Putnam Circuit Judge O.C. "Hobby" Spaulding says he won't be taking campaign contributions this election season.
To avoid any appearance of impropriety, the judge says, he'll bankroll his campaign out of "personal savings."
"When people, and especially attorneys, put money into a judge's campaign, some may think that judge owes them something," Spaulding told The Record last week.
It's a thoughtful sentiment.
But before you decide the longtime jurist is everything the people would ever want in a public official, consider another reason he's chosen to make such a public sacrifice.
In addition to having deep enough pockets to fund a countywide campaign, Judge Spaulding stands to benefit from the perks of incumbency.
A Putnam County public official for more than three decades, Spaulding has served 16 years on the bench. Before that, the Democrat served for five years in the high-profile position of county prosecutor.
Among the electorate in places such as Winfield, Hurricane and Poca, he has what a political operative would call "high name ID."
People around town know Hobby Spaulding. So he needn't spend money introducing himself, spelling out his plans, or promoting his legal accomplishments to potential voters. He doesn't need an expensive direct mail campaign, ads in the newspaper or on cable TV.
Spaulding's opponent in the May 13 primaries, estate lawyer Rosalee Juba-Plumley, doesn't have that luxury.
As an unknown challenger in a near-the-bottom-of-the-ballot race, she'll need to campaign hard to get voter attention. And in taking on a veteran incumbent, Juba-Plumley will have to do better than persuade the electorate she is good; she'll have to convince them to make a change because she is better than Judge Spaulding.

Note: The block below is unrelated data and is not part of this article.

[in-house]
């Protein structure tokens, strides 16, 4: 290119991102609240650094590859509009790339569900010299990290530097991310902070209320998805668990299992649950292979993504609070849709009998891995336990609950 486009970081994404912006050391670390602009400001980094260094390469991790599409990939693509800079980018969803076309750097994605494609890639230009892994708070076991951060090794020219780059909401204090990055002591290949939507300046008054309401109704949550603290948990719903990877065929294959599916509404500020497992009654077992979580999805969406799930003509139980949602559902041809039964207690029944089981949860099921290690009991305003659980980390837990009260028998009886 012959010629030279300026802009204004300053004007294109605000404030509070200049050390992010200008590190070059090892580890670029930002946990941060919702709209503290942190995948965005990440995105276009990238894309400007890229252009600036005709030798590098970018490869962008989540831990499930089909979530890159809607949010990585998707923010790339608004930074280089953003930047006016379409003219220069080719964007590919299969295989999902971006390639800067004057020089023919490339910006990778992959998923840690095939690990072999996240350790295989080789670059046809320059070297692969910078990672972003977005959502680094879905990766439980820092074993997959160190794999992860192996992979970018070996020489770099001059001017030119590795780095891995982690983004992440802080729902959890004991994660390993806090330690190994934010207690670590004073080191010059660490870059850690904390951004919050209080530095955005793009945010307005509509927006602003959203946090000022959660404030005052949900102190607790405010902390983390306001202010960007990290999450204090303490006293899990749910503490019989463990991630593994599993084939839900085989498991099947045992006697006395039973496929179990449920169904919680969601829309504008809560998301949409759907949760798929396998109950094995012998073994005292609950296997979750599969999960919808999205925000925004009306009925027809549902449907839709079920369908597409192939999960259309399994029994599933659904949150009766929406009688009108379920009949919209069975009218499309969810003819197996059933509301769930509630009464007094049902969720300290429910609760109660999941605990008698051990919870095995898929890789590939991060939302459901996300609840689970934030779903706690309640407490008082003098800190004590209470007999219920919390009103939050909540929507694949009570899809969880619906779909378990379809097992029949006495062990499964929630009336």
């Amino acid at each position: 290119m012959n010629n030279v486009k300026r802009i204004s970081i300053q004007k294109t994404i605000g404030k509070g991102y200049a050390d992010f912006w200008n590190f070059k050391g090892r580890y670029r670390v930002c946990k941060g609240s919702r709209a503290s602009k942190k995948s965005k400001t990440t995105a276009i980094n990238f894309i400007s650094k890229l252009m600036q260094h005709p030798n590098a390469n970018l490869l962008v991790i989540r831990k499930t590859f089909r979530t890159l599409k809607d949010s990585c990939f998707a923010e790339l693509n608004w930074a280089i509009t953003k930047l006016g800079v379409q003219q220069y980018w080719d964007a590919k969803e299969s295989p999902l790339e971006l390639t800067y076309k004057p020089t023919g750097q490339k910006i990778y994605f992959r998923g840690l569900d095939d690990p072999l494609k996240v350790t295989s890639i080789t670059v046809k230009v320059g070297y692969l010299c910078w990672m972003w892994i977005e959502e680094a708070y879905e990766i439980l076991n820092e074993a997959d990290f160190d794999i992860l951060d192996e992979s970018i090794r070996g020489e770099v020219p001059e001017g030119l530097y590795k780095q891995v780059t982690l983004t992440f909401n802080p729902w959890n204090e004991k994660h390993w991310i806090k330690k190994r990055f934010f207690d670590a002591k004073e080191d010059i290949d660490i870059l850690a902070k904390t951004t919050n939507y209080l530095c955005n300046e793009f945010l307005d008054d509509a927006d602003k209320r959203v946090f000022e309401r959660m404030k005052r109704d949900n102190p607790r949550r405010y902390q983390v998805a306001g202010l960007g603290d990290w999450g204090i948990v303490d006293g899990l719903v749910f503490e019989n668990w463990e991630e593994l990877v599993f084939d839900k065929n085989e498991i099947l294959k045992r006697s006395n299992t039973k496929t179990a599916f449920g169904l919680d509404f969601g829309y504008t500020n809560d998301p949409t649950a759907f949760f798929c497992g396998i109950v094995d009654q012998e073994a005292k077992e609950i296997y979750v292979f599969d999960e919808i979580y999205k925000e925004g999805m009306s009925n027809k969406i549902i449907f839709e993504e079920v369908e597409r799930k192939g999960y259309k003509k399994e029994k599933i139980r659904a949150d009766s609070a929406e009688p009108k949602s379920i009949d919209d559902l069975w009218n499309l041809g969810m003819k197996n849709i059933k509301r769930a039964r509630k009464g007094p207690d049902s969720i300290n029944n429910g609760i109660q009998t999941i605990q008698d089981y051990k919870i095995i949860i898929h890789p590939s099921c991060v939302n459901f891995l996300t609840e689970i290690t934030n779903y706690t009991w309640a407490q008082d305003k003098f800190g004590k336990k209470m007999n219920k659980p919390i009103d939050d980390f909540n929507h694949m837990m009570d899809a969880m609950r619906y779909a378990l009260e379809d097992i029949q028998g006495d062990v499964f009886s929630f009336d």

In this modern media age, credibly vying for votes in a county of 54,000 people, that will cost a lot of money.
We shouldn't forget that money is required to make any kind of incumbent challenge in electoral politics. Far from the font of all evil, campaign contributions are the lifeblood of change, dynamism, and accountability in our democratic system. Without campaign contributions, we'd be stuck with the status quo, whether we preferred it or not.
That's why incumbents are often the ones eager to enact campaign warfare disarmament measures -- like donation limits and spending caps. Such "reforms" disproportionately benefit those in office by effectively crippling the efforts of would-be usurpers.
If Judge Spaulding wants to disarm himself and reject contributions in this election cycle, that's his prerogative. But he shouldn't expect his opponent -- nor should he criticize her -- for failing to do the same.